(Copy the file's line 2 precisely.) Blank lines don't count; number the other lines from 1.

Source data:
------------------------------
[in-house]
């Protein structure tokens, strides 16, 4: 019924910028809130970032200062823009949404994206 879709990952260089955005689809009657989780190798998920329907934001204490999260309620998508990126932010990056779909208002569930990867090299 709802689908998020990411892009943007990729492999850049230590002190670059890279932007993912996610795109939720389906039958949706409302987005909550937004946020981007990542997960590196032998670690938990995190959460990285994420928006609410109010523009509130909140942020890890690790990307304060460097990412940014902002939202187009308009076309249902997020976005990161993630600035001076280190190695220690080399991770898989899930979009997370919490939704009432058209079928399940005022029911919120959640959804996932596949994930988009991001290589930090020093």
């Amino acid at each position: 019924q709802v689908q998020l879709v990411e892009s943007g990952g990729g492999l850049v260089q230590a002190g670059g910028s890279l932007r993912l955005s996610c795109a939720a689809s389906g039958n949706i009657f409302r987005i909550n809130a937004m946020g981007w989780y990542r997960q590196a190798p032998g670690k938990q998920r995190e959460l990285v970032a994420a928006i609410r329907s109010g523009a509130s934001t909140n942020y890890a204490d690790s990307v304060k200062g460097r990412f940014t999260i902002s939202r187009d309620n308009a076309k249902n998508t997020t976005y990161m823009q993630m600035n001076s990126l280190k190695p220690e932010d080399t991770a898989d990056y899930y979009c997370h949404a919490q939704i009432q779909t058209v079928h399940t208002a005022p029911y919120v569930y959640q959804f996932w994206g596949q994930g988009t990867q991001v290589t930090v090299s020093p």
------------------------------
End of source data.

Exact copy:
């Protein structure tokens, strides 16, 4: 019924910028809130970032200062823009949404994206 879709990952260089955005689809009657989780190798998920329907934001204490999260309620998508990126932010990056779909208002569930990867090299 709802689908998020990411892009943007990729492999850049230590002190670059890279932007993912996610795109939720389906039958949706409302987005909550937004946020981007990542997960590196032998670690938990995190959460990285994420928006609410109010523009509130909140942020890890690790990307304060460097990412940014902002939202187009308009076309249902997020976005990161993630600035001076280190190695220690080399991770898989899930979009997370919490939704009432058209079928399940005022029911919120959640959804996932596949994930988009991001290589930090020093």